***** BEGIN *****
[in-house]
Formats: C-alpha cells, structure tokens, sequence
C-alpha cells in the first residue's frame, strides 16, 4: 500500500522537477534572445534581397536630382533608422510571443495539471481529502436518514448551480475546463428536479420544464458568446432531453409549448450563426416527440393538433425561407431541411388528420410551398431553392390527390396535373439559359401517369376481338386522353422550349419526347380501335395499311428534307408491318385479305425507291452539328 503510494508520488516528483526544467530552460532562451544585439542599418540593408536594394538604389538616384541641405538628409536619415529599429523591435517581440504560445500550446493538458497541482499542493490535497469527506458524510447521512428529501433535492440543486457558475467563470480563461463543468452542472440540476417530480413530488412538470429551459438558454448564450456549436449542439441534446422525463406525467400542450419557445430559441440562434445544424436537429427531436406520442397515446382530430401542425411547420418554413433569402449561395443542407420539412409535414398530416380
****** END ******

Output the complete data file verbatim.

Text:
[in-house]
Formats: C-alpha cells, structure tokens, sequence
C-alpha cells in the first residue's frame, strides 16, 4: 500500500522537477534572445534581397536630382533608422510571443495539471481529502436518514448551480475546463428536479420544464458568446432531453409549448450563426416527440393538433425561407431541411388528420410551398431553392390527390396535373439559359401517369376481338386522353422550349419526347380501335395499311428534307408491318385479305425507291452539328 503510494508520488516528483526544467530552460532562451544585439542599418540593408536594394538604389538616384541641405538628409536619415529599429523591435517581440504560445500550446493538458497541482499542493490535497469527506458524510447521512428529501433535492440543486457558475467563470480563461463543468452542472440540476417530480413530488412538470429551459438558454448564450456549436449542439441534446422525463406525467400542450419557445430559441440562434445544424436537429427531436406520442397515446382530430401542425411547420418554413433569402449561395443542407420539412409535414398530416380